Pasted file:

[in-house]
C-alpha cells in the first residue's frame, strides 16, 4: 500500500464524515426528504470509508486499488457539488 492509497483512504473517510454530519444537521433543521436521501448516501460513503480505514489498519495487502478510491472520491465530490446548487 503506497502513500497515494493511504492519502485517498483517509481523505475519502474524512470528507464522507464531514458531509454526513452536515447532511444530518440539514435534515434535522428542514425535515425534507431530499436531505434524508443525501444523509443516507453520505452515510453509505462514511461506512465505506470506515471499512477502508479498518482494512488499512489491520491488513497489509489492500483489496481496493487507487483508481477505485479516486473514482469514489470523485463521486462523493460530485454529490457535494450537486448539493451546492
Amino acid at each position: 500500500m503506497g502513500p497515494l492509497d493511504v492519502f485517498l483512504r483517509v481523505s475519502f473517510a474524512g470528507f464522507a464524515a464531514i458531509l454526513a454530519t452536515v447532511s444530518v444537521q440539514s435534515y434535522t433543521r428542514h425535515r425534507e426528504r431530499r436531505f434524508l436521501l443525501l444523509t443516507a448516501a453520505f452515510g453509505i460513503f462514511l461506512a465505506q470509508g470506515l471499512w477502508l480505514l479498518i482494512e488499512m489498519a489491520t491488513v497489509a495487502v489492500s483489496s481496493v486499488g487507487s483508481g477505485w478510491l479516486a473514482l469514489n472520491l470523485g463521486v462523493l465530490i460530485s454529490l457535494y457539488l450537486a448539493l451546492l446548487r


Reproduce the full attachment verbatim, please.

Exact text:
[in-house]
C-alpha cells in the first residue's frame, strides 16, 4: 500500500464524515426528504470509508486499488457539488 492509497483512504473517510454530519444537521433543521436521501448516501460513503480505514489498519495487502478510491472520491465530490446548487 503506497502513500497515494493511504492519502485517498483517509481523505475519502474524512470528507464522507464531514458531509454526513452536515447532511444530518440539514435534515434535522428542514425535515425534507431530499436531505434524508443525501444523509443516507453520505452515510453509505462514511461506512465505506470506515471499512477502508479498518482494512488499512489491520491488513497489509489492500483489496481496493487507487483508481477505485479516486473514482469514489470523485463521486462523493460530485454529490457535494450537486448539493451546492
Amino acid at each position: 500500500m503506497g502513500p497515494l492509497d493511504v492519502f485517498l483512504r483517509v481523505s475519502f473517510a474524512g470528507f464522507a464524515a464531514i458531509l454526513a454530519t452536515v447532511s444530518v444537521q440539514s435534515y434535522t433543521r428542514h425535515r425534507e426528504r431530499r436531505f434524508l436521501l443525501l444523509t443516507a448516501a453520505f452515510g453509505i460513503f462514511l461506512a465505506q470509508g470506515l471499512w477502508l480505514l479498518i482494512e488499512m489498519a489491520t491488513v497489509a495487502v489492500s483489496s481496493v486499488g487507487s483508481g477505485w478510491l479516486a473514482l469514489n472520491l470523485g463521486v462523493l465530490i460530485s454529490l457535494y457539488l450537486a448539493l451546492l446548487r